Friday Factoids: Scents Related to Increase in Job Performance



Research has examined the effect of scents have on mood, behavior, and performance.  There is evidence that certain scents produce positive effects in these areas.  What is this magical odor that will help me finish my 50-page thesis, you ask? Well, this is where it gets tricky.


Research has shown that there is not necessarily a universal scent, such as mint or a perfume, that will help everyone’s mood.  Rachel S. Herz, a professor of psychology at Brown University, explains that the scents that will benefit an individual the most are those associated with a positive mood through experience.  The olfactory bulbs are a part of the limbic system and work directly with limbic system structures such as the amygdala, which is associated with the processing of emotional information, and the hippocampus, which deals with associative learning. Therefore, odors are incredibly efficient influences on emotional state due to these close ties between olfaction, associative learning, and emotion.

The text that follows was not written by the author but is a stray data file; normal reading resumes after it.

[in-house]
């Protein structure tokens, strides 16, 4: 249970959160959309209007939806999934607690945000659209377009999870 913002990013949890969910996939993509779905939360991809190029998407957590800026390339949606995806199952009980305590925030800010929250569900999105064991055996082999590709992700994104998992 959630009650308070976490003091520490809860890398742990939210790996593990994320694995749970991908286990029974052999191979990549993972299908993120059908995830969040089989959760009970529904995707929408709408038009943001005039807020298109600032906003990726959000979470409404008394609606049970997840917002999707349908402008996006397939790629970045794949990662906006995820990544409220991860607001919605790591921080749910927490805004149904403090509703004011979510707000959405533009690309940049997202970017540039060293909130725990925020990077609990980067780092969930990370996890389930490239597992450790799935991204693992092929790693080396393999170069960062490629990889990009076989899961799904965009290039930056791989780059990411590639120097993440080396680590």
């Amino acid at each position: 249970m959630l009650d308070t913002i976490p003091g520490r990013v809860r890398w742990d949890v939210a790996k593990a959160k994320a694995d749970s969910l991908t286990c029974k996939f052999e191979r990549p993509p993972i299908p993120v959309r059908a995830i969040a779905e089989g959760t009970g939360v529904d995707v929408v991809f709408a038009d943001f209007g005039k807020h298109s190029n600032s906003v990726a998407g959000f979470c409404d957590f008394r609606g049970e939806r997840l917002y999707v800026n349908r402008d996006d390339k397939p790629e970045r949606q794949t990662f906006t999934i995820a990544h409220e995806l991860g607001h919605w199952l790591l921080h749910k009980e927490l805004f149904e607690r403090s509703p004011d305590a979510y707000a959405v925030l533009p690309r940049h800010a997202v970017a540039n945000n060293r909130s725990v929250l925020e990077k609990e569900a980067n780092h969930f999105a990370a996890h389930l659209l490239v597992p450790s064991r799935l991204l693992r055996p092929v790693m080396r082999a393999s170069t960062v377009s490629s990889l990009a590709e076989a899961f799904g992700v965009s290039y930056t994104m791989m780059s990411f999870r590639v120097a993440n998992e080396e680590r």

This effect of odors on mood is what leads to an increase in performance efficiency.  Research has found positive correlations between positive mood, as produced by pleasant ambient odors, and various task performances.  As positive mood increases, researchers have noted increases in vigilance, efficiency, and creativity. The odors that are most effective at influencing one’s mood will be odors with which one has a positive emotional association.  For example, if an individual has fond memories of baking cookies with his/her mother, a cookies scented candle may increase their mood, when it is burned. If this individual burns such a candle in the office, he/she may see increases in job performance.


Cassandra Sturycz
Psychology Practicum Student



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